TB retreatment cases include cases that relapsed after, defaulted during or failed on first line treatment. These are treated with an eight-month regimen consisting of daily streptomycin (S) and RHZE for two months, daily RHZE for one month, and daily RHE for five months. Sputum microscopy to assess conversion is done after 3 months of intensive treatment [11].

Study setting

To achieve representativeness for Rwanda, this study was performed in three administrative districts selected from each of the five provinces. Kigali city has three districts while the other four provinces have more. All three Kigali city districts were included in the study while the three districts with the highest numbers of patients registered during the period we studied were selected from each of the other four provinces. All TB diagnostic health facilities (n = 89) in the selected 15 districts were included in the study.

Data collection and management

At each selected health facility aggregated data of TB patients registered during the study period (January-June 2006) were abstracted. Data included the numbers of patients whose sputum was not evaluated, who converted to negative sputum status, who did not convert, who died, who were lost to follow-up or were transferred out; data for new PTB + cases and smear positive retreatment cases were recorded separately. The PTB patients in this study form around 70% of new smear-positive PTB cases and about 75% of re-smear-positive PTB treatment cases diagnosed nation-wide in the study period.

Additionally data on health facility characteristics were collected through structured interviews with the heads of the health facilities: the type (hospital/health centre), the location (urban/rural), the ownership status (private, mission, government), the highest level of health care workers in the TB department, and the date of the most recent on-the-job training for staff in the TB department. The educational levels of health care workers included university graduate (grade A0), registered nurse (grade A1), ordinary nurse (grade A2), and auxiliary nurse (grade A3). Refresher training courses on TB clinical care were considered as on-the-job-training.

Data entry was done with EpiInfo version 3.3 (CDC, Atlanta, USA) and analysis with Stata 11 (StataCorp, College Station, Texas, USA).

Statistical Analysis

The coverage of sputum microscopy for PTB + cases at the end of the 2-month intensive phase (smear completion rate) was calculated as follows. The denominator was the number of new PTB + cases initially registered minus those who had died or had been transferred out during the first two months of treatment. The numerator was the number of new PTB + cases in whom a sputum examination at C2 was done [10]. The SCR was calculated as the proportion of patients who had become smear-negative out of all patients of whom a 2-month sputum smear was available [810, 15, 21, 25]. Thus, the SCR can vary between 0 and 1. Smear completion rate and SCR were calculated similarly for retreatment cases, except that the period between start of treatment and expected smear examination was three rather than two months.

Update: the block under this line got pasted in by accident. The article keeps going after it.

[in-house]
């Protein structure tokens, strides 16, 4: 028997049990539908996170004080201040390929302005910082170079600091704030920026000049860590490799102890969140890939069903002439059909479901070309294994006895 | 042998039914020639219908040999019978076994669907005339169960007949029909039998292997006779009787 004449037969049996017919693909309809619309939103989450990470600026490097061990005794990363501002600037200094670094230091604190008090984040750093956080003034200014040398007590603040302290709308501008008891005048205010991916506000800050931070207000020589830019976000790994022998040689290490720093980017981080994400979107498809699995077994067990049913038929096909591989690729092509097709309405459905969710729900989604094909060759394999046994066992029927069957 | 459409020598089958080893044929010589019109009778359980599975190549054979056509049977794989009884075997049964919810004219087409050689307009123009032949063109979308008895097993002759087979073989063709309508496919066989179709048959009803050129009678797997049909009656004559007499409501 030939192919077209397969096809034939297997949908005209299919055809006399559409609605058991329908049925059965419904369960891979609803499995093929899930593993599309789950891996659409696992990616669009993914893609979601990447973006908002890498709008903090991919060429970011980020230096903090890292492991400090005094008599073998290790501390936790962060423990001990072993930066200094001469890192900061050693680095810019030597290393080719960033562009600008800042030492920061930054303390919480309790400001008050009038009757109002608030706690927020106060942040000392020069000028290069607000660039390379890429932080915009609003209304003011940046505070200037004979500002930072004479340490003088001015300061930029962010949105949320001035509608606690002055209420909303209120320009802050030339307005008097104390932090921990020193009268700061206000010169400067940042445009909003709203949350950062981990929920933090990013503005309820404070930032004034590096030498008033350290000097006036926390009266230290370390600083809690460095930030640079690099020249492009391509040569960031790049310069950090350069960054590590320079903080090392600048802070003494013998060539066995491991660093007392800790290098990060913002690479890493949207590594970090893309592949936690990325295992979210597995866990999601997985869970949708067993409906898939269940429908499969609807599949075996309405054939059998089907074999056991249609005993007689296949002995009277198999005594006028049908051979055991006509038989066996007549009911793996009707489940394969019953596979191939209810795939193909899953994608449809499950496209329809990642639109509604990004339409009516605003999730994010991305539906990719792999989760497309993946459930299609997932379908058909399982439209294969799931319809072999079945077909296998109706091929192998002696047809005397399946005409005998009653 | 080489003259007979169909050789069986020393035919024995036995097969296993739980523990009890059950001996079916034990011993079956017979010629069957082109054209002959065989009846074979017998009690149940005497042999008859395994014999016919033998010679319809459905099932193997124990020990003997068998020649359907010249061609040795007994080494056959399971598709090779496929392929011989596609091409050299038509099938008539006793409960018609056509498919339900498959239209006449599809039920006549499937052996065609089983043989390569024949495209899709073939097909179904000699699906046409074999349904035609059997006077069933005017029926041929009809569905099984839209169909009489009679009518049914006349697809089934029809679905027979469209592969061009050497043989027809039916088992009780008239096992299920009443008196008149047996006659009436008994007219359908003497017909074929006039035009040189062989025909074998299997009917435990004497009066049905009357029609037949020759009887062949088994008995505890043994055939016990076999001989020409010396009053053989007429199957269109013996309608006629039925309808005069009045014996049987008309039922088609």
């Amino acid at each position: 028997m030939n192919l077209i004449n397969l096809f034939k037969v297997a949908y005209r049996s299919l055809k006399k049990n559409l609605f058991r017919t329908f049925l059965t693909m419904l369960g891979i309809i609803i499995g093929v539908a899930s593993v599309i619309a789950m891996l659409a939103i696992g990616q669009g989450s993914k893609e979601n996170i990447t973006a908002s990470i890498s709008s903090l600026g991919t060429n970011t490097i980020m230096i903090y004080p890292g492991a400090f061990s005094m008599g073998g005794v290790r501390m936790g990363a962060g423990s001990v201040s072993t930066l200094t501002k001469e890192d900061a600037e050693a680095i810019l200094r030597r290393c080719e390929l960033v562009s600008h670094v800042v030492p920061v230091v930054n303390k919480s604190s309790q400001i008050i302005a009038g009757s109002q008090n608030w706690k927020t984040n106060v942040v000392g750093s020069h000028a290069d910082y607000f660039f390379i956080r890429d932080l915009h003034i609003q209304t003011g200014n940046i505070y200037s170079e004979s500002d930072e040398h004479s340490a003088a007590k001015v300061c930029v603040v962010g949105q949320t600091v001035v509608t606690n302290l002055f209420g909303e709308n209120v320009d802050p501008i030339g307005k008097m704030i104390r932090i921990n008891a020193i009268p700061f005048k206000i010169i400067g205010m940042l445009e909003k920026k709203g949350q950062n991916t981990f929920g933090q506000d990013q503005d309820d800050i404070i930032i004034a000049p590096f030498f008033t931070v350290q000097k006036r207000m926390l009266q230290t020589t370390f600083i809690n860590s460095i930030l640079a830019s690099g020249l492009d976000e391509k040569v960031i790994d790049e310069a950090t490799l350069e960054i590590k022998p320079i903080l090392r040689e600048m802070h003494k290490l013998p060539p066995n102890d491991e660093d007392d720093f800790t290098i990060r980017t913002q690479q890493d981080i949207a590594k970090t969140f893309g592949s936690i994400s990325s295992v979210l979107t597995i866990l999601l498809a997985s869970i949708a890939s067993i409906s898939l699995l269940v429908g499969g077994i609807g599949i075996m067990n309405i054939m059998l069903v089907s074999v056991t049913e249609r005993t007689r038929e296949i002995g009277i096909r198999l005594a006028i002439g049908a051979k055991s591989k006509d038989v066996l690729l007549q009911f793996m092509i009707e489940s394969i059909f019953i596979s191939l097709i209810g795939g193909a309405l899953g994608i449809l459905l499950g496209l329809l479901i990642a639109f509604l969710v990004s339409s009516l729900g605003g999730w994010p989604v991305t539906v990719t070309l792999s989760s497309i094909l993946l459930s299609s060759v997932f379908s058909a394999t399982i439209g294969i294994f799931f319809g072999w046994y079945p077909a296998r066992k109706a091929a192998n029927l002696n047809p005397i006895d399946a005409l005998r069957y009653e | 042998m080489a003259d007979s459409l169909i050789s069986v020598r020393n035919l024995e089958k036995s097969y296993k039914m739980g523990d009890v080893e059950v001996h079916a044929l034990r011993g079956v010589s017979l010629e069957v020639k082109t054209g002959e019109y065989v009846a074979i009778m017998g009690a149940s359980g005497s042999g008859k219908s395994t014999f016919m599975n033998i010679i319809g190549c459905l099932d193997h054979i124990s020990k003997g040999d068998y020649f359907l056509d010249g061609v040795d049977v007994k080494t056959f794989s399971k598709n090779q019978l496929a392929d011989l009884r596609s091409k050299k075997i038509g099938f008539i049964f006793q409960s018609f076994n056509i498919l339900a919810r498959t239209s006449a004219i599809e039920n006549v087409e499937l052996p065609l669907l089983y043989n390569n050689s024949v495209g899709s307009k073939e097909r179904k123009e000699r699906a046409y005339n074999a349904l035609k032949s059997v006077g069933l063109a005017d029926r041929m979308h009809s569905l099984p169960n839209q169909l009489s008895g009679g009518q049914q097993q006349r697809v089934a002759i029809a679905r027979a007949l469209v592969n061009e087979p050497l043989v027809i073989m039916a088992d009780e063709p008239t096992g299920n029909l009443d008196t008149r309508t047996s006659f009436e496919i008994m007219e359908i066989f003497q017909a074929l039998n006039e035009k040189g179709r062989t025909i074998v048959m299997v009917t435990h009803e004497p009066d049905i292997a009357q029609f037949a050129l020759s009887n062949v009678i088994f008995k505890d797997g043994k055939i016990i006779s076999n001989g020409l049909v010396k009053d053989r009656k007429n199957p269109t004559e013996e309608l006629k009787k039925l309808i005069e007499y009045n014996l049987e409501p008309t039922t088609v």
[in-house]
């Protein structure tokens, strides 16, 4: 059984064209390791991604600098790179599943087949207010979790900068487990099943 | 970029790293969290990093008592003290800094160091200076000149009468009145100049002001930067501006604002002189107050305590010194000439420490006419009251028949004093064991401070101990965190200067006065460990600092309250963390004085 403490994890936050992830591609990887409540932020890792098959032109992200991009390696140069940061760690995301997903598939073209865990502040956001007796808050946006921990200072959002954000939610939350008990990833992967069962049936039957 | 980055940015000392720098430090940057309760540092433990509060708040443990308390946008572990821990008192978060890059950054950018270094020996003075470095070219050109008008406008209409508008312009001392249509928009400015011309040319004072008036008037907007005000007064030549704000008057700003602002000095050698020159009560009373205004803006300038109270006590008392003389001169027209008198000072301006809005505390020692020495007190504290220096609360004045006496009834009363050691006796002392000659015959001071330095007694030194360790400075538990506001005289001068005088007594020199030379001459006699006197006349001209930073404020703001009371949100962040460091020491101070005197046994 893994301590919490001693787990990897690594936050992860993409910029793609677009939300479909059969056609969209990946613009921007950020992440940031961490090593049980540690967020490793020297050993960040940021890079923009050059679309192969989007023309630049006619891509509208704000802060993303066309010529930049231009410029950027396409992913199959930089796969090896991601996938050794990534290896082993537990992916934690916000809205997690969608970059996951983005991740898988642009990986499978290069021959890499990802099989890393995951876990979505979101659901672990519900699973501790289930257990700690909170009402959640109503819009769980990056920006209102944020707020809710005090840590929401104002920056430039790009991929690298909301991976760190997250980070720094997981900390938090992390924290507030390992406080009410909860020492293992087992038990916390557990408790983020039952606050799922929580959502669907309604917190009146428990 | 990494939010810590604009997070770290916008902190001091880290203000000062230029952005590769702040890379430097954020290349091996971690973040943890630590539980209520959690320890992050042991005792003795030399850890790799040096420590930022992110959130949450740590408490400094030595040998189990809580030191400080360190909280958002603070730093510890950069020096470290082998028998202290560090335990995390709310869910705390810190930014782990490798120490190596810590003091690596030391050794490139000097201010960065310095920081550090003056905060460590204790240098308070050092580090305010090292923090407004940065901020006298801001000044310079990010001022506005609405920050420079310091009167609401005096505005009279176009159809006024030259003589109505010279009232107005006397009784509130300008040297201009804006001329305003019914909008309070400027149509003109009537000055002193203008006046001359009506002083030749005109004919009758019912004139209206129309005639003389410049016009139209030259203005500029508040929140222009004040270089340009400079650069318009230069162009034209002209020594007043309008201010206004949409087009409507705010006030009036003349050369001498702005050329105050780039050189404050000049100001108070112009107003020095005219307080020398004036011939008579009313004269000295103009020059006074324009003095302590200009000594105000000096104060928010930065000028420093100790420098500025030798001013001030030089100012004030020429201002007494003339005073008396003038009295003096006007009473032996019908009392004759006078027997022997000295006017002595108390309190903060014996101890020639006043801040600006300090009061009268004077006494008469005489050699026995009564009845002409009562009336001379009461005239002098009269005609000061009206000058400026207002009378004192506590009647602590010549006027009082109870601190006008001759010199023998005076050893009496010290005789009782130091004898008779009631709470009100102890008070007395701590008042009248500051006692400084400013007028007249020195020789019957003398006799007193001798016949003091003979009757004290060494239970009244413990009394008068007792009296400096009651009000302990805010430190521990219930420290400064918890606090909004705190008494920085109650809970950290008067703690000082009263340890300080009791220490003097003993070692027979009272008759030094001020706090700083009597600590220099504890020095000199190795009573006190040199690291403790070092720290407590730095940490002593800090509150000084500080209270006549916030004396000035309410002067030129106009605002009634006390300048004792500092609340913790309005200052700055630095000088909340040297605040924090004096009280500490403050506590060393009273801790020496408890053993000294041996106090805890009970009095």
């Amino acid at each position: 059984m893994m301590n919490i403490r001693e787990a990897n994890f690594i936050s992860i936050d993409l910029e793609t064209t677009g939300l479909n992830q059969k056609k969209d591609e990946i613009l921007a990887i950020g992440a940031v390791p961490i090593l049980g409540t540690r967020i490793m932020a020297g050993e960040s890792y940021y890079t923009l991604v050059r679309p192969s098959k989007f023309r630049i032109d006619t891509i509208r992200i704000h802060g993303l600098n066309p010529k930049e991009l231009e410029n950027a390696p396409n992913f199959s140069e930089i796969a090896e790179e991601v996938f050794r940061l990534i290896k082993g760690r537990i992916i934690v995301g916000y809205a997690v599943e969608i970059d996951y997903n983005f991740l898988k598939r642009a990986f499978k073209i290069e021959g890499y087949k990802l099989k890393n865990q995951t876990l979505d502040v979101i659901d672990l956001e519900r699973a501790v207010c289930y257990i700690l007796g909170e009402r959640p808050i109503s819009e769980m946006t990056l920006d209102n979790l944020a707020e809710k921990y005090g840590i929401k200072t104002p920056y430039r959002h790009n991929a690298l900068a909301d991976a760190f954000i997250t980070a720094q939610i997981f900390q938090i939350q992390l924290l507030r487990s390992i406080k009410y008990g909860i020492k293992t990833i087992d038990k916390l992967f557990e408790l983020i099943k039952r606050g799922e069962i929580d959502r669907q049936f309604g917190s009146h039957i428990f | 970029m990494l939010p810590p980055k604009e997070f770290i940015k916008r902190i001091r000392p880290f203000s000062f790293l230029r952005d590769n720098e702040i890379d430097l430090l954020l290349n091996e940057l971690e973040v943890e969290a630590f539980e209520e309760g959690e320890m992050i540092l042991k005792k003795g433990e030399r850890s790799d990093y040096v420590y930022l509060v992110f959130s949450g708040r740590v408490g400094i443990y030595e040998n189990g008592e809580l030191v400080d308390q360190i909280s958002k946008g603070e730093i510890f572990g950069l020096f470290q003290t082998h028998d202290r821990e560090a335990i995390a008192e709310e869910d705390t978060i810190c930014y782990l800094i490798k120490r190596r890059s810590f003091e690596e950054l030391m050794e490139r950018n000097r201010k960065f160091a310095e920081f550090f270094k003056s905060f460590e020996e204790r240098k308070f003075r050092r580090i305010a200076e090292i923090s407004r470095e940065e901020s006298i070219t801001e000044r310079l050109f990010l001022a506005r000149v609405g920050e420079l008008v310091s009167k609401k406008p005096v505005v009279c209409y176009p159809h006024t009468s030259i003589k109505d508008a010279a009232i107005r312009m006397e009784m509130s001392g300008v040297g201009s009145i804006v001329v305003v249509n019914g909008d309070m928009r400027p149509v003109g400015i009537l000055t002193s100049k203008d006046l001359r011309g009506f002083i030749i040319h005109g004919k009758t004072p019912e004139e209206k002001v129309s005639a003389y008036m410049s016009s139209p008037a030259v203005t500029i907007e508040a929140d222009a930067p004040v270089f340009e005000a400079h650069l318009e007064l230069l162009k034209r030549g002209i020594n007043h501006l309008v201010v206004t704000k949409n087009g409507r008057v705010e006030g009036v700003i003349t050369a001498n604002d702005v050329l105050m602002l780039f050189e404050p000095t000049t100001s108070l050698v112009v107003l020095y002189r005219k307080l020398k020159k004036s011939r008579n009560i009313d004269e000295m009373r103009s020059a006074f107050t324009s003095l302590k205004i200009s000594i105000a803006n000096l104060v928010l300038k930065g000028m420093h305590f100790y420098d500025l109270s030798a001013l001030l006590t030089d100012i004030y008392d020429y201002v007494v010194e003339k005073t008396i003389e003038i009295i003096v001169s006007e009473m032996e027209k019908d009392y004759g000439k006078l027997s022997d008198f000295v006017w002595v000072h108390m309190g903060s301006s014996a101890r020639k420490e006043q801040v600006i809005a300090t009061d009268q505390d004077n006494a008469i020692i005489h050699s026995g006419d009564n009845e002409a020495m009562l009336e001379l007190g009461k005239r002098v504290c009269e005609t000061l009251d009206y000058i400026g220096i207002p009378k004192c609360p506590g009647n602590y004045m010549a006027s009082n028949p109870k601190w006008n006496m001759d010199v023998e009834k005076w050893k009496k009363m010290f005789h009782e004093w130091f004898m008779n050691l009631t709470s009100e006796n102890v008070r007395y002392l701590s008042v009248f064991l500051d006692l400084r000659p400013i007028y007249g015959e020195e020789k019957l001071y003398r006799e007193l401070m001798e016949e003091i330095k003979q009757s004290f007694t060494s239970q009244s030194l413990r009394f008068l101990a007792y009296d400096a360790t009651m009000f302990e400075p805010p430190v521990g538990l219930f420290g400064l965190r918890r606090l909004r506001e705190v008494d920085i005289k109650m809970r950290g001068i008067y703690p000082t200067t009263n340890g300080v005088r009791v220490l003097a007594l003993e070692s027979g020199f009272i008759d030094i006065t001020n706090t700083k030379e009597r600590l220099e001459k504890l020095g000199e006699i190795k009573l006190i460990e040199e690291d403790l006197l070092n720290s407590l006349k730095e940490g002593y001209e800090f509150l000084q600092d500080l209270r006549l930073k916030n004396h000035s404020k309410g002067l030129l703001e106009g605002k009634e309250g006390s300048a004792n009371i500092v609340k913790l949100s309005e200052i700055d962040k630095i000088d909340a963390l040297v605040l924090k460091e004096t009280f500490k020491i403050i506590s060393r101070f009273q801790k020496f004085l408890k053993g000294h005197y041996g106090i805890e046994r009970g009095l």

Because the distributions of smear completion rates and SCRs were non-normal and logit transformation could not redress this, linear regression with smear completion and SCR as outcomes was not done. Instead categorical variables were created based on cut-offs of completion rate and SCR. A completion rate of less than 90% in a health facility was regarded as a poor completion rate. An SCR of less than 75% was regarded as a low SCR [5]. Logistic regression analyses were done to assess the associations between health facility characteristics and low smear completion rate and low SCR. The natural logarithm of the total number of new TB patients in each health facility was used as a weight in the regression analyses, giving more weight to health facilities with more patients. Odds ratios were derived with 95% confidence intervals and P values of <0.05 were considered statistically significant.

Ethics

The Rwanda National TB Control Program (PNILT) approved this study. All heads of selected health facilities agreed to participate. Informed consent of patients was not sought, as we collected and analysed anonymised aggregated routine program data.

Results

New cases

The total number of registered new PTB + cases between January and June 2006 in the 89 health facilities was 1509. Overall 1039 (69%) of the 1509 new PTB + cases had sputum microscopy done after two months of intensive phase treatment (Table 1). As smear results were not expected from patients who had died (n = 32) or who had transferred out to another clinic (n = 178), the completion rate was 80.0% (1039/1299); this varied between 17.6% and 100% per health facility (median 90.6%). Thirty-three sites had 100% coverage.
Table 1

Sputum conversion rate against sputum completion rate among new TB cases for 89 health facilities

 

New patientsa

Retreatment patientsb

Total number of patients

1509

206

No sputum examination expected after intensive phase

210

30

Died < 2 months

32 (15.2%)

5 (16.7%)

Transferred out < 2 months

178 (84.8%)

25 (83.3%)

Sputum examination expected after intensive phase

1299

176

Sputum smear done

1039 (80.0%)

133 (75.6%)

Sputum smear not done

260 (20.0%)

43 (24.4%)